A Disguised Sale
A disguised sale led to a huge tax bill for a paper company. The company is in bankruptcy.
The US Tax Court found in August that the company failed to report a gain of $524.5 million in 1999 on which it owed $183 million in taxes plus another $36.7 million as a penalty for substantially understating its taxes. The company paid PricewaterhouseCoopers a flat fee of $800,000 for a “should”-level tax opinion that the transaction in 1999 would not trigger taxes, but it was only able to produce a draft of the opinion at trial that the court said was poorly reasoned, “littered with typographical errors, disorganized and incomplete.” The court said the company lacked good faith in relying on the opinion. The company reported the $524 million gain, but not until two years later when the transaction unraveled.
Chesapeake Corporation — now called Canal Corporation — decided to sell its principal subsidiary that made paper napkins, toilet paper, facial tissue and similar products. The problem was that it had a low tax basis in the stock. The company retained Salomon Smith Barney and PricewaterhouseCoopers to advise on the sale. Georgia-Pacific was interested in combining the business with its own. The advisers recommended a leveraged partnership structure where the Chesapeake subsidiary contributed its assets to a partnership with Georgia-Pacific. The Chesapeake subsidiary took back a 5% interest in the partnership plus received a “special cash distribution” of $755.2 million, which was 97% of the agreed value of the asset it contributed.
Georgia-Pacific contributed its own tissue business to the partnership with an agreed value of $376.4 million for a 95% interest in the partnership.
The partnership borrowed the $755.2 million that it used to make the special cash distribution to Chesapeake from Bank of America. Georgia-Pacific guaranteed repayment of the loan, but the Chesapeake subsidiary then promised to repay Georgia-Pacific if it had to repay the loan.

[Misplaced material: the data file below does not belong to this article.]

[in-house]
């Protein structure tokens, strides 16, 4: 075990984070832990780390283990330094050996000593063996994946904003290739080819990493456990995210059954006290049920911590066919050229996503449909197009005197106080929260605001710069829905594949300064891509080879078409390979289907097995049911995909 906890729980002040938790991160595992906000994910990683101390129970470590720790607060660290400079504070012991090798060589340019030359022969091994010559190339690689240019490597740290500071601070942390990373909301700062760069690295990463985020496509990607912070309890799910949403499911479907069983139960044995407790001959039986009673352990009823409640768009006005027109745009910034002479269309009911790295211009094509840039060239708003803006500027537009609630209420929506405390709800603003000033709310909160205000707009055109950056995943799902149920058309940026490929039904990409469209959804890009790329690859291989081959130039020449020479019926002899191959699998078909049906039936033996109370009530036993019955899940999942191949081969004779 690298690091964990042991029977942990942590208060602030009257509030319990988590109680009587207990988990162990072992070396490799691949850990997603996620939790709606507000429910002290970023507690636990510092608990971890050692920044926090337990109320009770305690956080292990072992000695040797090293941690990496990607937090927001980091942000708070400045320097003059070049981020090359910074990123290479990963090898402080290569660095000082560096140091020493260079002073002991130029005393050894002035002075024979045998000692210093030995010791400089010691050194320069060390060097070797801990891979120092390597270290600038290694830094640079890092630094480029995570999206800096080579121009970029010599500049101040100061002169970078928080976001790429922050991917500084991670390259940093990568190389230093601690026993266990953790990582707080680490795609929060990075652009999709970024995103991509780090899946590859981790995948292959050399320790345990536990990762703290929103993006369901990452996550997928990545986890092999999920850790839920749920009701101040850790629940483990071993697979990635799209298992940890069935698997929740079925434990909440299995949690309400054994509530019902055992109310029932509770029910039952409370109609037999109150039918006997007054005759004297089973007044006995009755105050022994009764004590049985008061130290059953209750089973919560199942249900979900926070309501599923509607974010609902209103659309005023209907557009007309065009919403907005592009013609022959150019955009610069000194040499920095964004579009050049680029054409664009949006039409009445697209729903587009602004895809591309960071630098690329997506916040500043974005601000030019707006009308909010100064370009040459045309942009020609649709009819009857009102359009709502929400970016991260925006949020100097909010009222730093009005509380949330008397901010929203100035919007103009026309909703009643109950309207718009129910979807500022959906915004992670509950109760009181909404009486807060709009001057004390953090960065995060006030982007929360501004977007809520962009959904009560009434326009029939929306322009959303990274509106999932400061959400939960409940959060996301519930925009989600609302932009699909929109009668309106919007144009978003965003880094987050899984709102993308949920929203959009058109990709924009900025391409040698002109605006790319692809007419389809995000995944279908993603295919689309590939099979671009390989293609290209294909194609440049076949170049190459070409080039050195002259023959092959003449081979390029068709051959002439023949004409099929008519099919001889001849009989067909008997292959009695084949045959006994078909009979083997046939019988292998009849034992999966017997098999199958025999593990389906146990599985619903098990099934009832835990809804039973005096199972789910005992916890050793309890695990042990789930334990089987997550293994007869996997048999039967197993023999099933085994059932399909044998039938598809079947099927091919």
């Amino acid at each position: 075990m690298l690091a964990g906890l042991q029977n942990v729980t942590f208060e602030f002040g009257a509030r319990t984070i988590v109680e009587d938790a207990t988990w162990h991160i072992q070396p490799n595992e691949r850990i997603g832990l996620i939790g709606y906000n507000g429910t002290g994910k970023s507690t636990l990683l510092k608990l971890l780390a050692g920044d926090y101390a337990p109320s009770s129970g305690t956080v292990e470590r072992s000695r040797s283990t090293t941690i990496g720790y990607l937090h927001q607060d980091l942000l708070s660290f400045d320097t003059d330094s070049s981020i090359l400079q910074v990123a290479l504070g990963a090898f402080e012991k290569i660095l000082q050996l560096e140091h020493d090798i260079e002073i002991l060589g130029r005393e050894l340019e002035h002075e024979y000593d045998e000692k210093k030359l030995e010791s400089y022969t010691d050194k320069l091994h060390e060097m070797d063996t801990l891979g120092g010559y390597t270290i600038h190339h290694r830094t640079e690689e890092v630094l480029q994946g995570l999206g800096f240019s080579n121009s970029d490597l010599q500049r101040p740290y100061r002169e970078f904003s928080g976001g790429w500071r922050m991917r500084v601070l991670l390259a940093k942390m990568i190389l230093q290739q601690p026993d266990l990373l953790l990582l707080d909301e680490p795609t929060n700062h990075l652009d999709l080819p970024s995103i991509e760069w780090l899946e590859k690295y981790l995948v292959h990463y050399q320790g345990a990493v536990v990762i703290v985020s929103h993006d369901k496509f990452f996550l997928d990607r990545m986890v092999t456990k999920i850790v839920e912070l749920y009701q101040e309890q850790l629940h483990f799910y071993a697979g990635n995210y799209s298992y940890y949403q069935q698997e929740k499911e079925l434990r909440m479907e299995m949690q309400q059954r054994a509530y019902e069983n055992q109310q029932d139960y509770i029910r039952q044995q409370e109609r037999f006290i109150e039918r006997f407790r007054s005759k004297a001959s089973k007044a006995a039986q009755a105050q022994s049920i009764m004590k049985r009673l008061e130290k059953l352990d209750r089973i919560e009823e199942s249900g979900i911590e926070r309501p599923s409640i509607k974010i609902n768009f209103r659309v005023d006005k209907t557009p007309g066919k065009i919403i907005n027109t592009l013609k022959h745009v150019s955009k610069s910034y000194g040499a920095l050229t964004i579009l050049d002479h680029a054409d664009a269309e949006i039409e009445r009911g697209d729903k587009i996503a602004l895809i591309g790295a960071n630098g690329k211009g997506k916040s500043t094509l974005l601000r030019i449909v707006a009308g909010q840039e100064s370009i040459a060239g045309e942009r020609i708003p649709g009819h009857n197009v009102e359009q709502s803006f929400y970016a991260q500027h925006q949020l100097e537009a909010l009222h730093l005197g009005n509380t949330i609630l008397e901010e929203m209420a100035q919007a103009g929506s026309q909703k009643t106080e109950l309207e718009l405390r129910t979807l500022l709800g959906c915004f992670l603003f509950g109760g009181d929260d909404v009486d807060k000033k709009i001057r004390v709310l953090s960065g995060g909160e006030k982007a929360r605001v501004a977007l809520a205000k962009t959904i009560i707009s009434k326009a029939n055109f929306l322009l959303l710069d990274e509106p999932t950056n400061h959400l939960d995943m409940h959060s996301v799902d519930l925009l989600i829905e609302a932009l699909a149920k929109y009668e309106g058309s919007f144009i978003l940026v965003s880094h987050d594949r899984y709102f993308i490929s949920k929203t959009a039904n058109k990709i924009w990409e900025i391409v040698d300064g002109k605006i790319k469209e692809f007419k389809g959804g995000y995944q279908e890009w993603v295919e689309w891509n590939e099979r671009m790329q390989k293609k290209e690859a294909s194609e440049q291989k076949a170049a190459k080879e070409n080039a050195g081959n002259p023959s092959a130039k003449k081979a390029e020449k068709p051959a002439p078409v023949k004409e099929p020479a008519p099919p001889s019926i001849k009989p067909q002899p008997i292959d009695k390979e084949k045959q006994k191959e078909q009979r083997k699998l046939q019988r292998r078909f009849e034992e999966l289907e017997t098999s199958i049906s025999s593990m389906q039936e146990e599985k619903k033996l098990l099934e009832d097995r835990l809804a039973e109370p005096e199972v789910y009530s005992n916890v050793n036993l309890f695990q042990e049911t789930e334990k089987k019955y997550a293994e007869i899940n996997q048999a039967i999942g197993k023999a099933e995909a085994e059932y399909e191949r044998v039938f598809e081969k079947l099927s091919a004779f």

US tax rules have a presumption that if one partner contributes assets to a partnership and is distributed cash within two years, the partner really sold the assets to the partnership.
However, there are a number of exceptions where there is no presumed sale.
One exception is if the partner receiving the cash distribution can put the debt in his “outside basis” in his partnership interest. He can if he is the one ultimately exposed on the debt.
Chesapeake argued that its agreement to indemnify Georgia-Pacific for any loan repayments made Chesapeake ultimately liable. The court said the indemnity was illusory. The indemnity had been set up so that it was unlikely ever to be invoked. The Chesapeake subsidiary had limited assets. If Georgia-Pacific collected, it would have to give Chesapeake a larger interest in the partnership commensurate with the payment. A Chesapeake executive told the rating agencies that the company’s only real risk in the transaction was tax risk associated with its effort to defer taxes.
Chesapeake reported the transaction as a sale of the tissue business for book purposes. The rating agencies treated it as a sale. Within a month after closing, the partnership refinanced most of the loan from Bank of America by replacing it with a loan to the partnership from Georgia-Pacific.
Two years later in 2001, Georgia-Pacific had to sell its interest in the partnership for antitrust reasons so that it could make another acquisition. The Swedish paper company to whom it sold was not interested in buying unless it could buy the whole partnership. Therefore, Georgia-Pacific bought the remaining 5% interest from Chesapeake and paid the company an additional $196 million to compensate it for the loss of tax deferral on the original transaction.
The case is Canal Corp. v. Commissioner. The lesson is to be careful of highly structured transactions that purport to produce tax results that are at odds with the underlying substance of the transaction.